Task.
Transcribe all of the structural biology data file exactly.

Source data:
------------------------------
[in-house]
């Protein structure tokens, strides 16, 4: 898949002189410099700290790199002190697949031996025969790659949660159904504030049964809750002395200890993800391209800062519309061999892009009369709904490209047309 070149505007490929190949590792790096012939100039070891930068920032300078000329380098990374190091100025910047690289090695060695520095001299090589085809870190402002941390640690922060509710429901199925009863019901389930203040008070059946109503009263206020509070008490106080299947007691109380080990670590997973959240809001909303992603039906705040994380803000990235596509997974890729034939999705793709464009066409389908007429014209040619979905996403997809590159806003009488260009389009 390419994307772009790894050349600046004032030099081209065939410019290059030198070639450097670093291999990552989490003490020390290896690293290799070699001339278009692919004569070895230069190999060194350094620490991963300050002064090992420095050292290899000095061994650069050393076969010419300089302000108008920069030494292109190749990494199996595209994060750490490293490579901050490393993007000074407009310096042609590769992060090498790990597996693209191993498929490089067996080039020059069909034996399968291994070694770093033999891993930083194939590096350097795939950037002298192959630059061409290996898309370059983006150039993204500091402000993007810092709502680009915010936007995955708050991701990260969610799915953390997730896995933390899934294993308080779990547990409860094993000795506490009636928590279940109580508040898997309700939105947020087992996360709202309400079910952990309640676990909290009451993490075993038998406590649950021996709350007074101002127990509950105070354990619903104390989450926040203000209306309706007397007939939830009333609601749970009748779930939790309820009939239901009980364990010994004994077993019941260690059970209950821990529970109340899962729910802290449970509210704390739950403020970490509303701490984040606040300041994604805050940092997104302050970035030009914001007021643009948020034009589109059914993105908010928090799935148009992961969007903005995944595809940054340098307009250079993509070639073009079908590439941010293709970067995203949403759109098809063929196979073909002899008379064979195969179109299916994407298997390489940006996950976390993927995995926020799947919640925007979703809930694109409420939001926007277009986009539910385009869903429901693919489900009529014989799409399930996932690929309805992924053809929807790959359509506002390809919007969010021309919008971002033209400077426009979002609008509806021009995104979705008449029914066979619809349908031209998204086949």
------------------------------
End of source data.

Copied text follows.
[in-house]
């Protein structure tokens, strides 16, 4: 898949002189410099700290790199002190697949031996025969790659949660159904504030049964809750002395200890993800391209800062519309061999892009009369709904490209047309 070149505007490929190949590792790096012939100039070891930068920032300078000329380098990374190091100025910047690289090695060695520095001299090589085809870190402002941390640690922060509710429901199925009863019901389930203040008070059946109503009263206020509070008490106080299947007691109380080990670590997973959240809001909303992603039906705040994380803000990235596509997974890729034939999705793709464009066409389908007429014209040619979905996403997809590159806003009488260009389009 390419994307772009790894050349600046004032030099081209065939410019290059030198070639450097670093291999990552989490003490020390290896690293290799070699001339278009692919004569070895230069190999060194350094620490991963300050002064090992420095050292290899000095061994650069050393076969010419300089302000108008920069030494292109190749990494199996595209994060750490490293490579901050490393993007000074407009310096042609590769992060090498790990597996693209191993498929490089067996080039020059069909034996399968291994070694770093033999891993930083194939590096350097795939950037002298192959630059061409290996898309370059983006150039993204500091402000993007810092709502680009915010936007995955708050991701990260969610799915953390997730896995933390899934294993308080779990547990409860094993000795506490009636928590279940109580508040898997309700939105947020087992996360709202309400079910952990309640676990909290009451993490075993038998406590649950021996709350007074101002127990509950105070354990619903104390989450926040203000209306309706007397007939939830009333609601749970009748779930939790309820009939239901009980364990010994004994077993019941260690059970209950821990529970109340899962729910802290449970509210704390739950403020970490509303701490984040606040300041994604805050940092997104302050970035030009914001007021643009948020034009589109059914993105908010928090799935148009992961969007903005995944595809940054340098307009250079993509070639073009079908590439941010293709970067995203949403759109098809063929196979073909002899008379064979195969179109299916994407298997390489940006996950976390993927995995926020799947919640925007979703809930694109409420939001926007277009986009539910385009869903429901693919489900009529014989799409399930996932690929309805992924053809929807790959359509506002390809919007969010021309919008971002033209400077426009979002609008509806021009995104979705008449029914066979619809349908031209998204086949």